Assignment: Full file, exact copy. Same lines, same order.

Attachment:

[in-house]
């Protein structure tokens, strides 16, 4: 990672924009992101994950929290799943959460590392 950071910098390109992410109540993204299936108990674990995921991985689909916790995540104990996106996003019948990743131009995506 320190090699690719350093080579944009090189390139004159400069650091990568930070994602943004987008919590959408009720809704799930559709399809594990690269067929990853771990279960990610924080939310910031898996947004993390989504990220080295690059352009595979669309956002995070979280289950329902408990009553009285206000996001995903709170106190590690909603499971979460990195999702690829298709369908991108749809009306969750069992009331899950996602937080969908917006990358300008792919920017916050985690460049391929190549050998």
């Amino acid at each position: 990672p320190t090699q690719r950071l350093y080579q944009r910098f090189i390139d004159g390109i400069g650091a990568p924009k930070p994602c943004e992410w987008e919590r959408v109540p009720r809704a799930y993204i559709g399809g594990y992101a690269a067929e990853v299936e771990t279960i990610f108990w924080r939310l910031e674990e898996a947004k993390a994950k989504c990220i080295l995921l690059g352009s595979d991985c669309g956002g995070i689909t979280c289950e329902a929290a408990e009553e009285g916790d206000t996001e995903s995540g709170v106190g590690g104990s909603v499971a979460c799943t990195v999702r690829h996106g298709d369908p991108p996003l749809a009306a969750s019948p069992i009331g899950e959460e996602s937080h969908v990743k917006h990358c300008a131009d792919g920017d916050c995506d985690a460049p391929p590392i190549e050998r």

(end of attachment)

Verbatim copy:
[in-house]
């Protein structure tokens, strides 16, 4: 990672924009992101994950929290799943959460590392 950071910098390109992410109540993204299936108990674990995921991985689909916790995540104990996106996003019948990743131009995506 320190090699690719350093080579944009090189390139004159400069650091990568930070994602943004987008919590959408009720809704799930559709399809594990690269067929990853771990279960990610924080939310910031898996947004993390989504990220080295690059352009595979669309956002995070979280289950329902408990009553009285206000996001995903709170106190590690909603499971979460990195999702690829298709369908991108749809009306969750069992009331899950996602937080969908917006990358300008792919920017916050985690460049391929190549050998």
């Amino acid at each position: 990672p320190t090699q690719r950071l350093y080579q944009r910098f090189i390139d004159g390109i400069g650091a990568p924009k930070p994602c943004e992410w987008e919590r959408v109540p009720r809704a799930y993204i559709g399809g594990y992101a690269a067929e990853v299936e771990t279960i990610f108990w924080r939310l910031e674990e898996a947004k993390a994950k989504c990220i080295l995921l690059g352009s595979d991985c669309g956002g995070i689909t979280c289950e329902a929290a408990e009553e009285g916790d206000t996001e995903s995540g709170v106190g590690g104990s909603v499971a979460c799943t990195v999702r690829h996106g298709d369908p991108p996003l749809a009306a969750s019948p069992i009331g899950e959460e996602s937080h969908v990743k917006h990358c300008a131009d792919g920017d916050c995506d985690a460049p391929p590392i190549e050998r």